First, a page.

The 29-year-old was left crocked by a horrid challenge from Everton keeper Jordan Pickford
Van Dijk’s rehabilitation is steady – Jurgen Klopp doesn’t think he will be fit for the tournament
Van Dijk has posted frequent updates of his rehabilitation on Instagram, both in Dubai and back at Liverpool’s Kirkby training base and is yet to give up hope on being fit for the tournament.
But Liverpool boss Jurgen Klopp doesn’t expect Van Dijk or England’s Joe Gomez, who is sidelined with the same issue, to recover in time for the competition.
HOLLAND’S EURO 2020 FIXTURES
June 13 – Ukraine (Amsterdam)
June 17 – Austria (Amsterdam)
June 21 – North Macedonia (Amsterdam)
‘To be honest the information I have at the moment, it will be unlikely,’ Klopp said. ‘Not that I wouldn’t let them go but because of the extent of the injuries.’
Even if Van Dijk does make it, how sharp will he be? He won’t be the player he would have been last summer, that is for certain.
Van Dijk’s team-mate for both club and country, Georginio Wijnaldum, is likely to take the Dutch armband in his absence but the midfielder’s long-term club future is currently up in the air.
Wijnaldum is in the final months of his Liverpool contract and wants to remain at Anfield but he and the club are at impasse in negotiations. Liverpool are reluctant to provide the length of the terms Wijnaldum wants as he is 30.
If a deal isn’t struck, Koeman’s Barcelona are the leading candidates to sign Wijnaldum on a free but Paris Saint-Germain and Inter Milan have also been linked with a move. For all concerned in the Dutch camp, they will want Wijnaldum’s future to be sorted before the tournament begins.
The same applies to forward Memphis Depay. Koeman and Barcelona are also leading the chase to sign him on a free with his deal expiring at Lyon but as of yet, there is no firm outcome.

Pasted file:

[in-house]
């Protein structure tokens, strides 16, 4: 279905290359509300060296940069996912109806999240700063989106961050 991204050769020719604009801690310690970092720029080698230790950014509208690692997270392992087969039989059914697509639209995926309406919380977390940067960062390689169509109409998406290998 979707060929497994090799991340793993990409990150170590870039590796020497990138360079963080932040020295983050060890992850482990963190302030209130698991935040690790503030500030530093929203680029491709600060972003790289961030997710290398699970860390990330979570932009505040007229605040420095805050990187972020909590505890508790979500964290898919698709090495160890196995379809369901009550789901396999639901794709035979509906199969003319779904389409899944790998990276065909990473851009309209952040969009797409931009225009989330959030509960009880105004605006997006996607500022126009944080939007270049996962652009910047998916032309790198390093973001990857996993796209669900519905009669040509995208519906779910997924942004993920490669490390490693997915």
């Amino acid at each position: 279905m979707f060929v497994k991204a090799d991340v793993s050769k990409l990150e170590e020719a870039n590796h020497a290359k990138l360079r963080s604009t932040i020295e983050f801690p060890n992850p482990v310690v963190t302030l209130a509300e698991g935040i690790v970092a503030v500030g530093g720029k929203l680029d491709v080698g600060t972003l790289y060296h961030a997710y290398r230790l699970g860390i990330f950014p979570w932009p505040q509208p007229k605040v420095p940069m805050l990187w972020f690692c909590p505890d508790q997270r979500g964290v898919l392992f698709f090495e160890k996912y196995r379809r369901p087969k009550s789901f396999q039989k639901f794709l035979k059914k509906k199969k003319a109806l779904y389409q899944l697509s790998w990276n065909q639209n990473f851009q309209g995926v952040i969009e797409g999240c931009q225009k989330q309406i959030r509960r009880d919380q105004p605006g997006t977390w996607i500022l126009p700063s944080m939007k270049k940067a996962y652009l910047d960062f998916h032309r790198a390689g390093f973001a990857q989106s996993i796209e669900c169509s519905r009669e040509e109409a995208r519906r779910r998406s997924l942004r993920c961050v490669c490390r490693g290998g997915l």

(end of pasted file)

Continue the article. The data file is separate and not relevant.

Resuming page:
And there are other players in the Dutch fold with their club futures in the air. Donny van de Beek is clearly unfancied by Manchester United boss Ole Gunnar Solskjaer and not only will he be joining the Dutch fold with less confidence than he would have after his final season with Ajax, but he will surely be looking to make a move away from Old Trafford in the summer window.
Georginio Wijnaldum has questions on his club future that need sorting before the tournament
Donny van de Beek has had a hard year at Manchester United and would be forgiven for looking to move to a different club in the summer transfer window
Left back Patrick Van Aanholt is also in the final months of his deal with Crystal Palace. Sportsmail reported on Monday that Turkish side Galatasaray are sizing up a move for the left back and are prepared to offer an increase on his £55,000-a-week terms.
Holland’s tournament begins on June 13 against Ukraine. They will go on to face Austria and North Macedonia in a group where they are overwhelming favourites to emerge from and reach the knockout rounds.
But between now and then, De Boer needs to show the rest of Europe that his squad is just as dangerous now as it was a year ago, starting with Wednesday’s tricky match with Turkey. The rest of Europe will watch on with added interest.